Price Soprano Rosalind Elias Mezzo-Soprano Jussi-Bjorling
Tenor Giorgi Tozzi Bass
Singverein der Gesellschaft der Musikfreunde, Vienna
Vienna Philharmonic Orchestra Fritz Reiner Conductor
Four Sacred Pieces
Los Angeles Master Chorale Los Angeles Philharmonic Orchestra
Zubin Mehta Conductor
CD1 467 119-2
These CDs have been issued by Decca in their "Legendary Performances" series;
the recording was originally issued on the Ace of Diamonds label in 1960.
Fritz Reiner belonged to that era of revered authoritarian conductors (including
Toscanini, Klemperer and Beecham) who dominated the pre-Second World War
orchestral scene. His reputation was achieved very largely through his
interpretations of Wagner opera in America and Europe and his orchestral
directorships in Cincinnati, Pittsburgh and Chicago. This recording of the
Verdi Requiem came towards the very end of his conducting career and
only 3 years before his death. George Hall's accompanying notes contrast
Reiner's reputation for "military precision" with his observation that this
account of the Requiem is "not the most precise version on disc",
and draws attention to just how much slower many of his tempi are compared
to those indicated on the score by Verdi. To discuss this point further,
it is worth setting out the full set of tempi (in beats per minute) as performed,
followed by Verdi's metronome markings in brackets:
Requiem aeternam Andante 36 (80) Te decet hymnus Poco piu 58
Dies irae Allegro agitato 80 (84) Tuba mirum Allegro sostenuto
Mors stupebit Molto meno mosso 56 (72) Quid sum miser Adagio
Rex tremendae Adagio maestoso 52 (72) Confutatis Andante 70
Lacrymosa Largo 50 (60)
Offertio Andante mosso 40 (66)
Sanctus & Osanna (fugue) Allegro 112 (112)
Agnus Dei Andante 66 (84)
Lux aeterna Allegro moderato 57 (88)
Requiem aeternam Andante 43 (80)
Libera me (fugue) Allegro 92 (116).
Perusal of these figures justifies the conclusion that, with few exceptions,
the tempi are indeed slow. However, it is also true that Verdi's indicative
markings are mostly faster then we are accustomed to hearing them - I would
be willing to wager that modern performances never match them in all sections.
The places where Reiner's tempi are plodding, laboured and really drag are
the opening Requiem aeternam and the Te decet hymnus. The reprise
of Requiem aeternam just before the final Libera me fugue is
indeed cruelly slow for the soprano soloist, wondrously sustained as the
singing of Leontyne Price is in this most technically demanding of passages.
To maintain such perfect intonation for so long a time unaccompanied,
as she does, is a true test of greatness. For the rest, the tempi
do not feel slow - it is simply a matter of the putting impatience
aside and entering into the whole spirit of the performance. The listener
who does this is richly rewarded: the tempi allow him to savour the glorious
sensuality of Verdi's melodic lines and experience their spiritual depths.
Verdi wrote multitudinous and remarkably detailed instructions in the score
of the Requiem, indicating that he had a very precise idea of exactly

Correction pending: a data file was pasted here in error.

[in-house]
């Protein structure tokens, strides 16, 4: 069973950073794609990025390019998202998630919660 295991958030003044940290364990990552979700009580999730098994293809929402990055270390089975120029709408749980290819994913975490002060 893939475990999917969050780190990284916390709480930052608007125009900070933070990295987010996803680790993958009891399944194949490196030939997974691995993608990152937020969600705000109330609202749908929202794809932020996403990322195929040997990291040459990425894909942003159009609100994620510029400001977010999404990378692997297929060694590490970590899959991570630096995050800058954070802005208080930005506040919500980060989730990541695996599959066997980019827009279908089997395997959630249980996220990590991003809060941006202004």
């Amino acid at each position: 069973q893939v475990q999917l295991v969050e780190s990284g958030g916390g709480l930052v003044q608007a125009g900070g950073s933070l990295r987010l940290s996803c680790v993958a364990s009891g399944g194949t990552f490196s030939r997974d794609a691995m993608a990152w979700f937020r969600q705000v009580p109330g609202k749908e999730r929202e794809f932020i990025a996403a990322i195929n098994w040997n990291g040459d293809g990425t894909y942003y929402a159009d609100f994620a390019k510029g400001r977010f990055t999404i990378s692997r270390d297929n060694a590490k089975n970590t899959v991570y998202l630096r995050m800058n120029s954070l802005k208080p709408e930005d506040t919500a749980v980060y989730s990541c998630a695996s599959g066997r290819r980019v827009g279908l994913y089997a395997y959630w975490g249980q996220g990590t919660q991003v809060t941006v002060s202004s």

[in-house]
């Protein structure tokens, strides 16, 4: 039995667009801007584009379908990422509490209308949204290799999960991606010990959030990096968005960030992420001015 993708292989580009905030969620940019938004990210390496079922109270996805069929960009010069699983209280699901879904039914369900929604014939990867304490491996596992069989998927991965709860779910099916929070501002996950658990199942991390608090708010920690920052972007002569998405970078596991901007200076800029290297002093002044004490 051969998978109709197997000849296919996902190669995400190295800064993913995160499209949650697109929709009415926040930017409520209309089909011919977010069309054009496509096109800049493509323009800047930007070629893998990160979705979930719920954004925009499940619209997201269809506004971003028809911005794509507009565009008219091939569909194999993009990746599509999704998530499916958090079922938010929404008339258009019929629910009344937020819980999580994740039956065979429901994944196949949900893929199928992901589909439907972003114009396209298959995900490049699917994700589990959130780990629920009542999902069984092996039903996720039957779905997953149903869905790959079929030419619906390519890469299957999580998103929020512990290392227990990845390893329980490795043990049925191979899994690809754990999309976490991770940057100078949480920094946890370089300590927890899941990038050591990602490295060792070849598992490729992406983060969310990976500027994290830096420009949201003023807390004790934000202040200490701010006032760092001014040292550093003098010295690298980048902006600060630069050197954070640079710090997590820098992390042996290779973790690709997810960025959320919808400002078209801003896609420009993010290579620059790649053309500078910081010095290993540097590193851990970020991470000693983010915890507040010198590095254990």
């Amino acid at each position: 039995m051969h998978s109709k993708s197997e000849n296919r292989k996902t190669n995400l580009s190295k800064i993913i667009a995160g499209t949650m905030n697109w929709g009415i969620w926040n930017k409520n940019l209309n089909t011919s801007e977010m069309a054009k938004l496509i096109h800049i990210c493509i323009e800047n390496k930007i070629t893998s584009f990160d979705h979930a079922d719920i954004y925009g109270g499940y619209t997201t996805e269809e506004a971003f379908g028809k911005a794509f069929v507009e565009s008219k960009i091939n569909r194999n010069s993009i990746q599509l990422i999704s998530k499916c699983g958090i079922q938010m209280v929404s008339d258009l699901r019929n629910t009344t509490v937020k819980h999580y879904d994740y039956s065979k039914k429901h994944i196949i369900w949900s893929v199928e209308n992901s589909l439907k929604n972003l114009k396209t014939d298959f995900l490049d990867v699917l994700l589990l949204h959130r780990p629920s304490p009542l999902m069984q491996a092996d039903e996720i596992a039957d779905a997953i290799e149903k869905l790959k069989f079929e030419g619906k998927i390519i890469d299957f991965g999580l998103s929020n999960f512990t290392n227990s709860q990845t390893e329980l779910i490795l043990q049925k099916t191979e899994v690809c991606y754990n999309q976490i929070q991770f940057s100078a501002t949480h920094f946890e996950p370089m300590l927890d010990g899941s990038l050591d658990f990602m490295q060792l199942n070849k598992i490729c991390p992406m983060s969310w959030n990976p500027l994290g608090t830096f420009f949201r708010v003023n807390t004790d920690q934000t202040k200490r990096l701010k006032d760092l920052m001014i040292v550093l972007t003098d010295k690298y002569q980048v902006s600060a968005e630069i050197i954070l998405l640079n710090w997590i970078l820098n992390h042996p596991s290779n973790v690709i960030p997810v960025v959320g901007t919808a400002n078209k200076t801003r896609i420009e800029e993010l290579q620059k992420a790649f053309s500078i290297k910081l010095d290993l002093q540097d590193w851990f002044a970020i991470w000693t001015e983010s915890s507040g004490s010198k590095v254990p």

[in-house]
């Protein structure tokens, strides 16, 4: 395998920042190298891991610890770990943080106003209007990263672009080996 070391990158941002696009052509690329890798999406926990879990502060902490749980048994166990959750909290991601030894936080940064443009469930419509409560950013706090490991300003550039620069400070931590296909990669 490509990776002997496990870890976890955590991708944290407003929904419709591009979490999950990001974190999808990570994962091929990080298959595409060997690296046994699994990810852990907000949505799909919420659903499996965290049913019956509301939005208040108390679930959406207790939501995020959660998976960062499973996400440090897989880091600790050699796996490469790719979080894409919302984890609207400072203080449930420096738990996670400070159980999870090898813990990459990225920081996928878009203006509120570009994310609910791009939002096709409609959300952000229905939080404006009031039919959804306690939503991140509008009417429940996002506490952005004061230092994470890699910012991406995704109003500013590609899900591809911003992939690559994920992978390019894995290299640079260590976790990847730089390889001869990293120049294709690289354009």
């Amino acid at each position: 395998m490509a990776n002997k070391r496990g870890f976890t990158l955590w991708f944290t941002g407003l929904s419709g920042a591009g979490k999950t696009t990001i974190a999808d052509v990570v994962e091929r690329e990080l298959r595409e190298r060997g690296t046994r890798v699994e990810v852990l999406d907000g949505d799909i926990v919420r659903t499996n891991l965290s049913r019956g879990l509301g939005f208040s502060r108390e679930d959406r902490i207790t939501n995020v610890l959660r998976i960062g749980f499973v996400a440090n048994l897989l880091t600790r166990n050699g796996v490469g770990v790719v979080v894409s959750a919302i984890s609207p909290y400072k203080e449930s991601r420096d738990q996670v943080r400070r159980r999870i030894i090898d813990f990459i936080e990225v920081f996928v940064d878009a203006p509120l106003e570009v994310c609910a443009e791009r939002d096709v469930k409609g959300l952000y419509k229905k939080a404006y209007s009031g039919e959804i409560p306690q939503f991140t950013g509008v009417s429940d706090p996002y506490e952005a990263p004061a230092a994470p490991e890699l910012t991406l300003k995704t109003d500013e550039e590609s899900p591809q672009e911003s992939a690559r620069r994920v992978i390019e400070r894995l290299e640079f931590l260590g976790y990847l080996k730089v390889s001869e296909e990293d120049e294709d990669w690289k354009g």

how the finished product should sound. It is in his strict fidelity to Verdi's
markings that Reiner's rhythmical precision and textural clarity serve, rather
than detract from, the emotional intensity of the music. The whole of the
Dies irae and Offertio merit repeated playings, as each time
more and more detailed nuances become manifest to the listener - subtleties
that all too often get washed over in performance.
At the same time there is no lack of apocalyptic fire and thunder. The Dies
irae, Tuba mirum and Rex tremendae depict awe-struck terror with
as much impact as may be heard on any recording. We may also note that the
Reiner is fully up to speed on the Allegro movements, including a glitteringly
precise rendering of the Sanctus double fugue.
Reiner's interpretation enjoys the wholehearted cooperation and participation
of the internationally renowned quartet of soloists - each of them having
"star" status individually, but also engaging in superb ensemble singing.
The recording engineers also merit commendation for faithfully reproducing
the extremes of dynamic range, with the pppp passages remaining clearly
audible, whilst avoiding distortion when the fff sections are blasting
at maximum, thereby heightening the dramatic impact of the whole performance.
As a bonus, these CDs include the Four Sacred Pieces, originally recorded
ten years later under the baton of Zubin Mehta. The unaccompanied singing
of Los Angeles Master Chorale is a particular joy here and Yvonne Minton
acquits the soloist lines with just the right mix of serenity and intensity.
The combined forces in the Te Deum provide a deeply satisfying culmination
of the whole work. These pieces should perhaps be listened to separately
from the Requiem, being as they are closer to the ecclesiastical
liturgical musical tradition (albeit they are usually performed in the concert
hall), whereas the Requiem is much more operatic in style, and requires
a switch of mind set.
These CDs can be heartily recommended for both Verdi afficianados who relish
an alternative to more conventional renderings and also for first time listeners
who seek a thoroughly authentic introduction to Verdi's greatest choral music.